|Ship type:||Minesweeper 1935|
|Period of service:||1938-1963|
|Units:||69: M 1 - M 39, M 81 - M 85, M 101 - M 104, M 131 - M 133, M 151 - M 156, M 201 - M 206, M 251 - M 256|
|Construction costs per unit:||M 1 to 12 each RM 5.5 million, from M 25 each RM 3.5 million|
|Drive:||3500 PSi on two shafts
|Range:||5000 nm at 10 kn|
|Crew:||initially 84, later 120 men|
|Armament upon commissioning:||
|Armament in the German Navy:||
Development and production
Until the mid-1930s, the Reichsmarine only owned old minesweepers of the type minesweeper 1915 and minesweeper 1916 , which had been built during the First World War or were completed shortly after the end of it. The “Minesweeper 1935” class was developed as a replacement for these boats and built from 1935 onwards at ten different German shipyards. The first boat of the class M 1 , ran on 5 March 1937 by the stack and was put into service on September 1, 1938th From 1938 to 1942 a total of 69 boats of this class were put into service. They were given numbers from M 1 to M 256 (not numbered consecutively). The boats were like their predecessors, very seaworthy and agile and proved themselves in the war and were also considerably improved. However, they were also demanding and expensive to build, which is why the construction of the following class ( minesweeper 1940 ) was simplified to reduce costs and for shorter construction times. Since the machinery was relatively complex and difficult to maintain, and the boilers were oil-fired, there were fuel shortages in the final years of the war. The boats of the 1940 and 1943 classes were therefore again coal-fired.
Boats from M 25 and up that were laid on keel after the start of the war are also called Type 1939 (Mob). They had a crew of 120 men.
With their strong armament, the boats of this type were versatile and were used in World War II not only for mine clearance, but also for escort and submarine hunting . In addition, they could lay up to 30 sea mines . It was used in the western, northern and northeastern European waters from the Atlantic coast via the North Sea and the Norwegian Sea to the Baltic Sea.
They were involved in many skirmishes with Allied forces, especially in the area of the English Channel, and were therefore also referred to by the British as " Channel Destroyers ". 32 of the boats were lost in the war. One, M 24 , sank in January 1944 after a mine hit, but was lifted and put back into service.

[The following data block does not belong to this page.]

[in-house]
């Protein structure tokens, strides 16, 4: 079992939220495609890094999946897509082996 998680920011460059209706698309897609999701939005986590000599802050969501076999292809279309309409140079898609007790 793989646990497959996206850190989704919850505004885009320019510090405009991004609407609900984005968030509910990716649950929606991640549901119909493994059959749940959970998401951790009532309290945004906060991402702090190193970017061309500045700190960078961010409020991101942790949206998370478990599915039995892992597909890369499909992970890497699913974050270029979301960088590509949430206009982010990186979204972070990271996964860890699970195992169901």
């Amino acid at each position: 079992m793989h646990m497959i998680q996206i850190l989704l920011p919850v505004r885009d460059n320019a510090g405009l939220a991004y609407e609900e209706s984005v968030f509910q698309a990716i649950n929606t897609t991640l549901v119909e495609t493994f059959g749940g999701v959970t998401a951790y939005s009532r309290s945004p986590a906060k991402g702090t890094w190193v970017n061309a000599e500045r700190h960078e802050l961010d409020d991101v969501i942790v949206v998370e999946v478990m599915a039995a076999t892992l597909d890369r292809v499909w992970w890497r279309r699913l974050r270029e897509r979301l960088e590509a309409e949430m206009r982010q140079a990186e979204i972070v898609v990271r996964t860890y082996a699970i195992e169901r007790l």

Use after the war
Many of the 36 boats that were not destroyed in the war were used for mine clearance in the German mine clearance service and in other German sea units under Allied control after 1945 . 14 boats were taken over from the Soviet Union as spoils of war . The British Royal Navy took over nine, two of which they passed on to France . The US took over eight boats, but passed seven of them on to France. France received five boats - plus the nine units ceded by the Royal Navy and the US Navy.
Five of the French-owned boats were bought back by the newly established German Navy in 1956/57 . They were used under the names Wespe (ex M 24), Hummel (ex M 81), Brummer (ex M 85), Biene (ex M 205) and Bremse (ex M 253) as escort boats of class 319 for training purposes until 1963 initially the 1st escort squadron and from 1960 the school squadron of the German Navy.
- Siegfried Breyer, Gerhard Koop: The ships and vehicles of the German Federal Navy 1956-1976. Munich 1978, ISBN 3-7637-5155-6 .
- Heinz Ciupa: The German warships 1939-1945. VPM, ISBN 3-8118-1409-5 .
- Stülcken-Werft Hamburg, Oderwerke Stettin, Lübecker Maschinenbau Gesellschaft (LMG) Lübeck, Flender-Werke Lübeck, Schichau-Werke Elbing , Atlas-Werke Bremen, Rickmers Werft Wesermünde, Lindenau Werft Memel , AG Neptun Rostock and Deutsche Werft Hamburg.
- M 1 - M 39, M 81 - M 85, M 101 - M 104, M 131 - M 132, M 151 - M 156, M 201 - M 206, M 251 - M 256
- Siegfried Breyer, Gerhard Koop: The ships and vehicles of the German Federal Navy 1956-1976.